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How to Write a Personal Statement (Tips + Essay Examples)

Jun 17, 2022 | 0 comments

Jun 17, 2022 | Blog | 0 comments

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Many applications require a letter of intent or a personal statement, whether you’re applying for an undergraduate school or trying to get into graduate programs. Personal statements are one of the most important parts of the application and sometimes the deciding factor for admission. Personal statements can be tricky as you do not want to repeat what is stated elsewhere in your application, but you also don’t want to turn it into an autobiography. This guide will provide research and tips to help students write amazing personal statements.

What is a personal statement?

A personal statement is a brief essay that accompanies your application for university, college, or graduate school. It’s a way of introducing yourself to the admissions committee and showing them who you are. Your statement should be directly related to the program you’re applying to—if it’s an English major, write about literature; if it’s a degree in aerospace engineering, write about NASA missions!

The length of a personal statement can vary widely based on where you apply; some schools require only a couple hundred words while others want several hundred more. One thing they all have in common is an emphasis on quality over quantity. If your essay is too short or badly written (or both), it could negatively affect your chances of being accepted into a college or grad school.

Would You Rather Watch Instead?

The video will cover how to write an effective personal statement, including advice on choosing a topic, brainstorming ideas and organizing your essay. It also shows you examples of great personal statements that will inspire you to write something amazing!

These tips will help you no matter what type of graduate school program or college program you’re applying for. You can use these tips as inspiration when writing your statement or even if you’re trying to make a good first impression on someone important in your life (like a future employer).

If this isn’t enough information, for now, go ahead and continue reading our blog post below.

What makes a great personal statement?

The best personal statements are ones that show off your individuality and your passions. This means they should be personal, but it doesn’t mean they should include information like how many times you’ve watched Mr Bean or how long you’ve been playing the piano (unless those things are relevant to a particular program).

Instead, think about what makes you unique. What are your most defining characteristics? What interests do you pursue in your free time or at work? If something stands out about yourself, whether it’s an interest or an achievement—that can be used as the basis for a great personal statement!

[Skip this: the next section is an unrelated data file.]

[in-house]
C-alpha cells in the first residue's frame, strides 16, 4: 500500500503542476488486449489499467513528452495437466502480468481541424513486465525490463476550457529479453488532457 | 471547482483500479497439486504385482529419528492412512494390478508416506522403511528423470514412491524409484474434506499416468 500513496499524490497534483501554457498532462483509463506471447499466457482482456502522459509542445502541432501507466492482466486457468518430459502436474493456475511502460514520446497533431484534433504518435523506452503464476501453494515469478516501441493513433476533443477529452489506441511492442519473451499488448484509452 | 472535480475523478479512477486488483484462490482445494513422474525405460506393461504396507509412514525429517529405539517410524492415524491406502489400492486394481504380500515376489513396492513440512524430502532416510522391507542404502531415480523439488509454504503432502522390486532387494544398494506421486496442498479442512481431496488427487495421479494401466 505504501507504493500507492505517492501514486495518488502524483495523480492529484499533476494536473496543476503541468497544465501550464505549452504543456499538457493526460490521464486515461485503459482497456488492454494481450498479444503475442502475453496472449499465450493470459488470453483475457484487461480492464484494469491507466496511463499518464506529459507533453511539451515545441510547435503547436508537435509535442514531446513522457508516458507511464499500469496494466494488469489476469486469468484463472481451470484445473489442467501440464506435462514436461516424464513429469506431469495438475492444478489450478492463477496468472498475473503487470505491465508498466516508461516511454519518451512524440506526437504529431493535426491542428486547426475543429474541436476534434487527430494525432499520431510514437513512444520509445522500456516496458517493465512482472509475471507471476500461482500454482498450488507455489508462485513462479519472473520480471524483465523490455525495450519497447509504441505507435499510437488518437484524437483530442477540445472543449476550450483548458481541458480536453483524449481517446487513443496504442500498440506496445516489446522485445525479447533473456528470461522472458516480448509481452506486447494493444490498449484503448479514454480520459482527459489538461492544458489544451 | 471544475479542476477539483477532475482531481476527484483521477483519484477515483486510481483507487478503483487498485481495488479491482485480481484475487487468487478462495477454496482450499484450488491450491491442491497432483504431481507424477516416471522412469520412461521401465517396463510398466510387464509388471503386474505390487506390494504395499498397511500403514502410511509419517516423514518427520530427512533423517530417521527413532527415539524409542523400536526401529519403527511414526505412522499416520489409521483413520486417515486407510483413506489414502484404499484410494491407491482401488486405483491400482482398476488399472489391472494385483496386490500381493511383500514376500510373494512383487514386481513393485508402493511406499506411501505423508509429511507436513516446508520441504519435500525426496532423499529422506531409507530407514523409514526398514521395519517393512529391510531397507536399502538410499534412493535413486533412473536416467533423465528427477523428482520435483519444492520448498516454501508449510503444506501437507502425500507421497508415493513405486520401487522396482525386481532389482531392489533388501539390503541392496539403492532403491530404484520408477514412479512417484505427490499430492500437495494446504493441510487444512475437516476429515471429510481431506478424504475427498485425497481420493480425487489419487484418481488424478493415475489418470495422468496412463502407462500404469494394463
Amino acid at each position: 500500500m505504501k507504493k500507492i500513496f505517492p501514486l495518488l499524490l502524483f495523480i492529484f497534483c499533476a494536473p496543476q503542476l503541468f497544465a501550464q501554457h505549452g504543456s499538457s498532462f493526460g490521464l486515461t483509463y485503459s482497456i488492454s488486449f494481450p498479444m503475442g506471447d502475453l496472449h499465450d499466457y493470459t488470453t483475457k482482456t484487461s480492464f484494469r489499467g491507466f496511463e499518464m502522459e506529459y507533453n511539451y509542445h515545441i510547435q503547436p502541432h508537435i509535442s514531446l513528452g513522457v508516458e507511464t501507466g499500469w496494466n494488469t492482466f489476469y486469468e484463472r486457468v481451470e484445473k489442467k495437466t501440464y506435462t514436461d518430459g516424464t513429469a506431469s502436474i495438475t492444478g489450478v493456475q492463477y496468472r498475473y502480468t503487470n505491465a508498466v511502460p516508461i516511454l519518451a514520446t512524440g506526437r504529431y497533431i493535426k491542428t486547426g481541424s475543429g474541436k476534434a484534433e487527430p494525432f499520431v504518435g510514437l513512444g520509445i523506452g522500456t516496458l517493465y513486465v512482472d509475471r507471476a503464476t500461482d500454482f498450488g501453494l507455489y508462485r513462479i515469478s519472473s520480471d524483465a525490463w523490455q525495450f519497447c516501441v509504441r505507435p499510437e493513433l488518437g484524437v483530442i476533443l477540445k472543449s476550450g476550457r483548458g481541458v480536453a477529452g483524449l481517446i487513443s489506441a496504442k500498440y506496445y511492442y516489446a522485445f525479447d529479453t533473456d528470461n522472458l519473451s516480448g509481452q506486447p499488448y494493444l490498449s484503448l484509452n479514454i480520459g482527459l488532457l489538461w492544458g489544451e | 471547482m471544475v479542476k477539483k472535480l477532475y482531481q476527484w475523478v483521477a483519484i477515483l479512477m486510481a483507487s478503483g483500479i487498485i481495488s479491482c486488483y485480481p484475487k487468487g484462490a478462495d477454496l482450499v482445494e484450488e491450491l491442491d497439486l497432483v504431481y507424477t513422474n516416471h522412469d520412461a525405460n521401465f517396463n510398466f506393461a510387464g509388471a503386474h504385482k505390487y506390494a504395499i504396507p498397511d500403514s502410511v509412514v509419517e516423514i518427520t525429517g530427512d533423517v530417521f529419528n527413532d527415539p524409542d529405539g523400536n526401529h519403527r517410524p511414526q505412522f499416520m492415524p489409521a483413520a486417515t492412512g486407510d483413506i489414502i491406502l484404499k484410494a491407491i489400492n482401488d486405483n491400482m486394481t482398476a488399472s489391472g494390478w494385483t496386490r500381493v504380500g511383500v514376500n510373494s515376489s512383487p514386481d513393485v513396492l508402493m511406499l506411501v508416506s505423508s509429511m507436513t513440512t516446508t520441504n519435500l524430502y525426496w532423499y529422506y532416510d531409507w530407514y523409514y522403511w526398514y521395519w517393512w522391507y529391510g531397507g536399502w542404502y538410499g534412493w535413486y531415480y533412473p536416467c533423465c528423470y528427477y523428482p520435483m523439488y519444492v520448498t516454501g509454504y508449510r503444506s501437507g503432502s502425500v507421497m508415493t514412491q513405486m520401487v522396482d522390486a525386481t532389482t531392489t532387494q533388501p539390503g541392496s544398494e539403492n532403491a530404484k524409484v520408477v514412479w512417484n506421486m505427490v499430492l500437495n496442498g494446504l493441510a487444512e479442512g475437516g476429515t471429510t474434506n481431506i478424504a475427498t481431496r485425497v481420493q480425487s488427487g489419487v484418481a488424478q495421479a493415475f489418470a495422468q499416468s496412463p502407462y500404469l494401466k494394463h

1. The admission committee can identify the applicant’s core values

Your core values are what make you, you. They are the most important things to you, making them a natural starting point for your essay. Your core values can be used to identify your interests, passions, and motivations—all of which will be useful in helping the admission committee get to know you. The following is an example of a student’s core value:

“My core value is honesty.”

This example shows that the applicant’s most important principle is honesty—something they believe strongly enough to include in their application essay about the education process.

2. It’s vulnerable.

A personal statement is a vulnerable piece of writing. It’s an opportunity to show the school you are applying to what kind of person you are, and that means being honest about your experiences, feelings and values. That can be scary! But it’s also important for the school to know who will be coming into their program and how much work they will need to put in before graduating with a degree in psychology or nursing or accounting or whatever else.

If you don’t have any major life experiences (like living abroad), feel free to make up some stories about how great you were at math as a kid (or not). Because even if no one knows whether these things happened or not, schools want students who have good communication skills, so it doesn’t hurt to pretend!

3. It shows the insight and growth

You’ll be able to show the reader of your statement that you have insight into yourself and your situation. You can demonstrate this by:

  • Explaining how you’ve learned from past experiences or explaining how you’re better now than before
  • Addressing a challenge or obstacle in your life head-on, rather than avoiding it or making excuses for any poor choices made in the past
  • Discussing obstacles that are currently present within your family unit or social group

4. It demonstrates craft (aka it’s articulate and reads well)

It’s not enough to write down your thoughts and ideas. It would be best if you did so in a way that communicates with them, too. That means using a variety of techniques:

  • Clear, concise writing — Your essay should be well-written and easy for the admissions committee to understand. It should avoid filler words like “very” or “really”; be free of grammatical errors; use correct spelling; employ correct punctuation; adhere to proper sentence structure (e.g., parallelism); and stay within the character limits prescribed by each school (generally 250-500 words).
  • Use language appropriate for each school — Don’t try to write in a formal style if the school uses informal language in its statements or vice versa—write as you would normally speak!
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What are some great personal statement topics? (aka How do I brainstorm mine?)

The first step to writing a great personal statement is choosing a topic you can write about. The topic should be specific, unique, and relevant to the program or school you’re applying to since they will likely look at your application in greater depth than the average admissions officer.